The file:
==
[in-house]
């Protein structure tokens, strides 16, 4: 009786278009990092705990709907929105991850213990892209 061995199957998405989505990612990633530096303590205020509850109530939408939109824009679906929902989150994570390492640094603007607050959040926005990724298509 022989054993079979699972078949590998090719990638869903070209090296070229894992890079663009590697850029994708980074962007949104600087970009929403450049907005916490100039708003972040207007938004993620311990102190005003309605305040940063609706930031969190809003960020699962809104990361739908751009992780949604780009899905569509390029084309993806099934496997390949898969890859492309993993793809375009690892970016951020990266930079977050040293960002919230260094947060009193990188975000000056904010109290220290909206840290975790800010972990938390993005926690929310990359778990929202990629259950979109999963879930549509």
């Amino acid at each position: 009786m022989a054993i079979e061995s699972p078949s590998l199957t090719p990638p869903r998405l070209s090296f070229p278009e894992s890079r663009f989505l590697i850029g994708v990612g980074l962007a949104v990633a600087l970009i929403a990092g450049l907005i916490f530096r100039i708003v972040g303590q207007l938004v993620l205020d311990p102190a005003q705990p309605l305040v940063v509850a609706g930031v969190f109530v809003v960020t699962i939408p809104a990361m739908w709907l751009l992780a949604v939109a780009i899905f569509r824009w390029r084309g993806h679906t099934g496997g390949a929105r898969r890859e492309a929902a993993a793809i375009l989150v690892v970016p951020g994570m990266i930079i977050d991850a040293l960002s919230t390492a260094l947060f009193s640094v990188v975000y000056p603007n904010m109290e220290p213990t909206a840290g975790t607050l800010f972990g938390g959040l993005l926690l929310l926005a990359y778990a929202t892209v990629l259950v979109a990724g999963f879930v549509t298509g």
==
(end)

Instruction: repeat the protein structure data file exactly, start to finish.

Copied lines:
[in-house]
């Protein structure tokens, strides 16, 4: 009786278009990092705990709907929105991850213990892209 061995199957998405989505990612990633530096303590205020509850109530939408939109824009679906929902989150994570390492640094603007607050959040926005990724298509 022989054993079979699972078949590998090719990638869903070209090296070229894992890079663009590697850029994708980074962007949104600087970009929403450049907005916490100039708003972040207007938004993620311990102190005003309605305040940063609706930031969190809003960020699962809104990361739908751009992780949604780009899905569509390029084309993806099934496997390949898969890859492309993993793809375009690892970016951020990266930079977050040293960002919230260094947060009193990188975000000056904010109290220290909206840290975790800010972990938390993005926690929310990359778990929202990629259950979109999963879930549509």
């Amino acid at each position: 009786m022989a054993i079979e061995s699972p078949s590998l199957t090719p990638p869903r998405l070209s090296f070229p278009e894992s890079r663009f989505l590697i850029g994708v990612g980074l962007a949104v990633a600087l970009i929403a990092g450049l907005i916490f530096r100039i708003v972040g303590q207007l938004v993620l205020d311990p102190a005003q705990p309605l305040v940063v509850a609706g930031v969190f109530v809003v960020t699962i939408p809104a990361m739908w709907l751009l992780a949604v939109a780009i899905f569509r824009w390029r084309g993806h679906t099934g496997g390949a929105r898969r890859e492309a929902a993993a793809i375009l989150v690892v970016p951020g994570m990266i930079i977050d991850a040293l960002s919230t390492a260094l947060f009193s640094v990188v975000y000056p603007n904010m109290e220290p213990t909206a840290g975790t607050l800010f972990g938390g959040l993005l926690l929310l926005a990359y778990a929202t892209v990629l259950v979109a990724g999963f879930v549509t298509g």